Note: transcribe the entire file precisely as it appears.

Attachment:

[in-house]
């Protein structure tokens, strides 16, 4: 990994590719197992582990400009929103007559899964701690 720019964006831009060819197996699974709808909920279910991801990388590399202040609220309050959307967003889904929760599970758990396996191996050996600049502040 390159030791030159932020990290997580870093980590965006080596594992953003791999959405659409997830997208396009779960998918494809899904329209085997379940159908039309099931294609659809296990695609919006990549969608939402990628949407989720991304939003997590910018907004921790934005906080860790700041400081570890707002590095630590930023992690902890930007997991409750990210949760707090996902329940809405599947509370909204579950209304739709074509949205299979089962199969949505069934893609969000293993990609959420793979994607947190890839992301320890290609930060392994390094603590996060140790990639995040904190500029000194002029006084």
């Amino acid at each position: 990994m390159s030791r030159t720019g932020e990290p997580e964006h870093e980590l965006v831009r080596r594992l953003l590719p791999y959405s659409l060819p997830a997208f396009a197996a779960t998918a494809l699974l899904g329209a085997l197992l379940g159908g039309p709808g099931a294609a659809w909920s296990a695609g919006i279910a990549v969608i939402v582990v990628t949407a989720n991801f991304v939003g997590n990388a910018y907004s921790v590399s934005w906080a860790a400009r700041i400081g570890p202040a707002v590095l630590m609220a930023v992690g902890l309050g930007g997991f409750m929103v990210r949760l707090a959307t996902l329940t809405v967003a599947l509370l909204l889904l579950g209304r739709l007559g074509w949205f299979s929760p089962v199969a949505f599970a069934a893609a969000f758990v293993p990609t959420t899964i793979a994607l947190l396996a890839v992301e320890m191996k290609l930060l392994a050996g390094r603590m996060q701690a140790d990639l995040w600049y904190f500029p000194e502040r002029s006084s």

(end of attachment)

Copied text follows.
[in-house]
């Protein structure tokens, strides 16, 4: 990994590719197992582990400009929103007559899964701690 720019964006831009060819197996699974709808909920279910991801990388590399202040609220309050959307967003889904929760599970758990396996191996050996600049502040 390159030791030159932020990290997580870093980590965006080596594992953003791999959405659409997830997208396009779960998918494809899904329209085997379940159908039309099931294609659809296990695609919006990549969608939402990628949407989720991304939003997590910018907004921790934005906080860790700041400081570890707002590095630590930023992690902890930007997991409750990210949760707090996902329940809405599947509370909204579950209304739709074509949205299979089962199969949505069934893609969000293993990609959420793979994607947190890839992301320890290609930060392994390094603590996060140790990639995040904190500029000194002029006084």
């Amino acid at each position: 990994m390159s030791r030159t720019g932020e990290p997580e964006h870093e980590l965006v831009r080596r594992l953003l590719p791999y959405s659409l060819p997830a997208f396009a197996a779960t998918a494809l699974l899904g329209a085997l197992l379940g159908g039309p709808g099931a294609a659809w909920s296990a695609g919006i279910a990549v969608i939402v582990v990628t949407a989720n991801f991304v939003g997590n990388a910018y907004s921790v590399s934005w906080a860790a400009r700041i400081g570890p202040a707002v590095l630590m609220a930023v992690g902890l309050g930007g997991f409750m929103v990210r949760l707090a959307t996902l329940t809405v967003a599947l509370l909204l889904l579950g209304r739709l007559g074509w949205f299979s929760p089962v199969a949505f599970a069934a893609a969000f758990v293993p990609t959420t899964i793979a994607l947190l396996a890839v992301e320890m191996k290609l930060l392994a050996g390094r603590m996060q701690a140790d990639l995040w600049y904190f500029p000194e502040r002029s006084s």